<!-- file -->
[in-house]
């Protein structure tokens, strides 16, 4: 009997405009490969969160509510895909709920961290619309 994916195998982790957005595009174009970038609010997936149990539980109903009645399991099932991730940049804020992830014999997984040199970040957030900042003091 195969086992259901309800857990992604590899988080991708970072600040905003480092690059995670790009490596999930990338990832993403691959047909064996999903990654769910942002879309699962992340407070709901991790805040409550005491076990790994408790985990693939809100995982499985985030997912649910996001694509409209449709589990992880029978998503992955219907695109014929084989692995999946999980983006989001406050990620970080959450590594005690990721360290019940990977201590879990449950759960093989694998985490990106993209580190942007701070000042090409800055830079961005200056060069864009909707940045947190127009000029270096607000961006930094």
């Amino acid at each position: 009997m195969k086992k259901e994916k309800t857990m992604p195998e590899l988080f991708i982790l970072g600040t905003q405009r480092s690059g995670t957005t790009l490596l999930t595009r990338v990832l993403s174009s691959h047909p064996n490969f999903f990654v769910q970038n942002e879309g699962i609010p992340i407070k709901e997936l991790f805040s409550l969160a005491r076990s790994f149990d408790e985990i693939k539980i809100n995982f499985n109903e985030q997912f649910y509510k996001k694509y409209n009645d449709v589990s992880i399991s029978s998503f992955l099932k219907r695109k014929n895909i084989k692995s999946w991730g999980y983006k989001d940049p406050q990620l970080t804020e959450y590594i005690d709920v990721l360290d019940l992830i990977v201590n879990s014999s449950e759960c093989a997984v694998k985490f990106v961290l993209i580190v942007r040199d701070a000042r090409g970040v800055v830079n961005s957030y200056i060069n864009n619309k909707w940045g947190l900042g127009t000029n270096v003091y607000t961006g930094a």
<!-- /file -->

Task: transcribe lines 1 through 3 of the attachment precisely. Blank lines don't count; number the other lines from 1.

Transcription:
[in-house]
């Protein structure tokens, strides 16, 4: 009997405009490969969160509510895909709920961290619309 994916195998982790957005595009174009970038609010997936149990539980109903009645399991099932991730940049804020992830014999997984040199970040957030900042003091 195969086992259901309800857990992604590899988080991708970072600040905003480092690059995670790009490596999930990338990832993403691959047909064996999903990654769910942002879309699962992340407070709901991790805040409550005491076990790994408790985990693939809100995982499985985030997912649910996001694509409209449709589990992880029978998503992955219907695109014929084989692995999946999980983006989001406050990620970080959450590594005690990721360290019940990977201590879990449950759960093989694998985490990106993209580190942007701070000042090409800055830079961005200056060069864009909707940045947190127009000029270096607000961006930094």
């Amino acid at each position: 009997m195969k086992k259901e994916k309800t857990m992604p195998e590899l988080f991708i982790l970072g600040t905003q405009r480092s690059g995670t957005t790009l490596l999930t595009r990338v990832l993403s174009s691959h047909p064996n490969f999903f990654v769910q970038n942002e879309g699962i609010p992340i407070k709901e997936l991790f805040s409550l969160a005491r076990s790994f149990d408790e985990i693939k539980i809100n995982f499985n109903e985030q997912f649910y509510k996001k694509y409209n009645d449709v589990s992880i399991s029978s998503f992955l099932k219907r695109k014929n895909i084989k692995s999946w991730g999980y983006k989001d940049p406050q990620l970080t804020e959450y590594i005690d709920v990721l360290d019940l992830i990977v201590n879990s014999s449950e759960c093989a997984v694998k985490f990106v961290l993209i580190v942007r040199d701070a000042r090409g970040v800055v830079n961005s957030y200056i060069n864009n619309k909707w940045g947190l900042g127009t000029n270096v003091y607000t961006g930094a």